A flinty sun was dropping brilliantly, taking the temperature with it as the countdown to show time began Friday evening in the outdoor horse ring at the agricultural fair ground —­ but it was the gleaming white Lippizan stallions that shone.

The historic horses were first bred in 1564 — the year Michelangelo died and Shakespeare was born. They were brought to the United States in 1962. Since then, they’ve become quite the showmen, performing everywhere from San Francisco’s Cow Palace to New York’s Madison Square Garden. And clearly the steeds have picked up some crowd-pleasing tricks. Bred for military use — they are known for both strength and agility — here they not only demonstrated dressage, they danced. That’s right; they trot to the beat of Cheek to Cheek, pointing their horseshoes as smoothly as Fred Astaire’s soft shoe.

When the speakers played Puttin’ on the Ritz, the horses’ hooves were hopping in time. The four horses in this number sidestepped side by side, stallions stunning with showgirl-style choreography.

The famous moves were broken down into acts. There was a saddled tribute to the American mustang, horses that share the Lippizans’ Spanish bloodline, complete with leather and feather costuming. There were military maneuvers, performed with mounted red-jacketed riders; the stallions demonstrated the same steps that so impressed General George S. Patton, who arranged for the Hermanns’s Lippizans to become American prisoners of war when Vienna was under attack during World War II. That animal rescue is the basis for the Disney film The Miracle of the White Stallions.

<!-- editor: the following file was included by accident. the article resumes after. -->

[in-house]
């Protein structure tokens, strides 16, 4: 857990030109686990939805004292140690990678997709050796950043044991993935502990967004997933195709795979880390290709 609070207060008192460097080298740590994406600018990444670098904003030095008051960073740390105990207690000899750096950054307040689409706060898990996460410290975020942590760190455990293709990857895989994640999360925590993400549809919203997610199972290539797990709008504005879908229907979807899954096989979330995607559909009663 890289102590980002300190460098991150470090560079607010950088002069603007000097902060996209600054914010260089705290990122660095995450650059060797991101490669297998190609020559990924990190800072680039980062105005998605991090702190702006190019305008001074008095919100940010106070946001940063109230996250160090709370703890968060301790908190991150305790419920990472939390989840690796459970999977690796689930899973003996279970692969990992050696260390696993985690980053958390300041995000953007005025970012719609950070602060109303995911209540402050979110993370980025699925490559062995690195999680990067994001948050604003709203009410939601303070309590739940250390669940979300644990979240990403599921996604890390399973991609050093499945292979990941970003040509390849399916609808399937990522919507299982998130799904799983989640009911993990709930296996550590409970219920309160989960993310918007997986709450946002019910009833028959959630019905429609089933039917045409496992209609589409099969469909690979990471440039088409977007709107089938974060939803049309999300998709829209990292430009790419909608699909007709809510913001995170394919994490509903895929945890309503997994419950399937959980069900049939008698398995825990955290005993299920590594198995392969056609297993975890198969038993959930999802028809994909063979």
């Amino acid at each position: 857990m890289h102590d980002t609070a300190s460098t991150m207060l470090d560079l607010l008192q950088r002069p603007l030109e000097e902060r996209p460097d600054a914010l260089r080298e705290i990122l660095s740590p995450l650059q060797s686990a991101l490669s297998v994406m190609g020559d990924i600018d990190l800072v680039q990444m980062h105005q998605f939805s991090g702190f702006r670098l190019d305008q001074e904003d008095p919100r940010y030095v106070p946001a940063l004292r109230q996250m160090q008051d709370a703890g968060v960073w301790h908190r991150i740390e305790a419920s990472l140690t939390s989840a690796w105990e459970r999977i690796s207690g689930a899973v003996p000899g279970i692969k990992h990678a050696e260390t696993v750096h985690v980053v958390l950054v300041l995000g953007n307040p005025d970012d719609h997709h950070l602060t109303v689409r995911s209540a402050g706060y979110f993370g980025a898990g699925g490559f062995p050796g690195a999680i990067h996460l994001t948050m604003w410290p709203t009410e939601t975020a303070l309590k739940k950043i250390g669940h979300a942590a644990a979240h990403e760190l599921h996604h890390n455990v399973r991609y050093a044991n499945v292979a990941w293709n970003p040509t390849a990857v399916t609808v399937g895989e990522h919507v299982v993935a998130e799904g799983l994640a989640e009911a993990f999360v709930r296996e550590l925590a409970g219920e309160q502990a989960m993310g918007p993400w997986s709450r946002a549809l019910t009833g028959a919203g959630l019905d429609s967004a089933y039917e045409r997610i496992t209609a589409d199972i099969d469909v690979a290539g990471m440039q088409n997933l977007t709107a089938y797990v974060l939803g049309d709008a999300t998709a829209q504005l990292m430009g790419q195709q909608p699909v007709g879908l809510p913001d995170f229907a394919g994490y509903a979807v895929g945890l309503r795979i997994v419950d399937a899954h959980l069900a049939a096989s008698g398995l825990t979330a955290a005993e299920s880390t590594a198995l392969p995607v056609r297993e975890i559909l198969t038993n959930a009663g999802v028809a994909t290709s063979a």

Heavily branded, most prominently with a crown and a capital H on their haunches denoting the royal Austrian house of Hapsburg, the stallions ranged in age and training expertise, but the riders were uniformly women. Why? Some 95 per cent of the applicants for apprentice riders are women.

The Hermann family still runs the show, and they don’t try to hide the tricks of training. The horses are rewarded for their stunning rearing and hopping on two legs with sugar cubes during the show. In training, said head of the family Gabriella Hermann, the rewards are apples and carrots. But the hardworking horses work up a froth at the mouth, and carrots make it appear their mouths are bleeding, hence the special sweet treats during shows.

For the hundreds of spectators crowding the bleachers this weekend, the show itself was the treat.

— Lauren Martin